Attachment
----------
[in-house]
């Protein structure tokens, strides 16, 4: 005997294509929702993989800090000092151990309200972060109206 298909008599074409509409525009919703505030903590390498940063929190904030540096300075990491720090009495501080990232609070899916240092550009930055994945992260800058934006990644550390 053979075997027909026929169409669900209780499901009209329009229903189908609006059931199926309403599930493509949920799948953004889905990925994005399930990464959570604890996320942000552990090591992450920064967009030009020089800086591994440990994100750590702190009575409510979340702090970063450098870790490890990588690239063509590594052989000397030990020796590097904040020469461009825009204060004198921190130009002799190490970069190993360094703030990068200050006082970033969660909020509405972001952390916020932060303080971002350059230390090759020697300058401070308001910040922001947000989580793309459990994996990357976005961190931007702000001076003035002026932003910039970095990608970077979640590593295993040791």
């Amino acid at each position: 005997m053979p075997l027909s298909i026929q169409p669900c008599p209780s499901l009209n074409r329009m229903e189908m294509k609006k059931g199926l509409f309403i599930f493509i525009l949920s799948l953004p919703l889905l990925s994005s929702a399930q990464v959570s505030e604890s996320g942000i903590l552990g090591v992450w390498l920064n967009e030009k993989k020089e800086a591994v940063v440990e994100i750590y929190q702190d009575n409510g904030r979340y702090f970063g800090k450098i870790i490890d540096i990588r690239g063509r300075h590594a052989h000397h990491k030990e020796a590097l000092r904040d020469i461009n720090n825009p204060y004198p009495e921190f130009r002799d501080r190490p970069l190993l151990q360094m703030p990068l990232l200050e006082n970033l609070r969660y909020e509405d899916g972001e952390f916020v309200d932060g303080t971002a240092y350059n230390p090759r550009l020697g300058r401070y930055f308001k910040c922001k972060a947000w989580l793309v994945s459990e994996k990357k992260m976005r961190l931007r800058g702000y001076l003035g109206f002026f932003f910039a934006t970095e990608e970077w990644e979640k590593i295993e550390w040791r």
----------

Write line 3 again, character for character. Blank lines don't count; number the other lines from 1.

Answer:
């Amino acid at each position: 005997m053979p075997l027909s298909i026929q169409p669900c008599p209780s499901l009209n074409r329009m229903e189908m294509k609006k059931g199926l509409f309403i599930f493509i525009l949920s799948l953004p919703l889905l990925s994005s929702a399930q990464v959570s505030e604890s996320g942000i903590l552990g090591v992450w390498l920064n967009e030009k993989k020089e800086a591994v940063v440990e994100i750590y929190q702190d009575n409510g904030r979340y702090f970063g800090k450098i870790i490890d540096i990588r690239g063509r300075h590594a052989h000397h990491k030990e020796a590097l000092r904040d020469i461009n720090n825009p204060y004198p009495e921190f130009r002799d501080r190490p970069l190993l151990q360094m703030p990068l990232l200050e006082n970033l609070r969660y909020e509405d899916g972001e952390f916020v309200d932060g303080t971002a240092y350059n230390p090759r550009l020697g300058r401070y930055f308001k910040c922001k972060a947000w989580l793309v994945s459990e994996k990357k992260m976005r961190l931007r800058g702000y001076l003035g109206f002026f932003f910039a934006t970095e990608e970077w990644e979640k590593i295993e550390w040791r």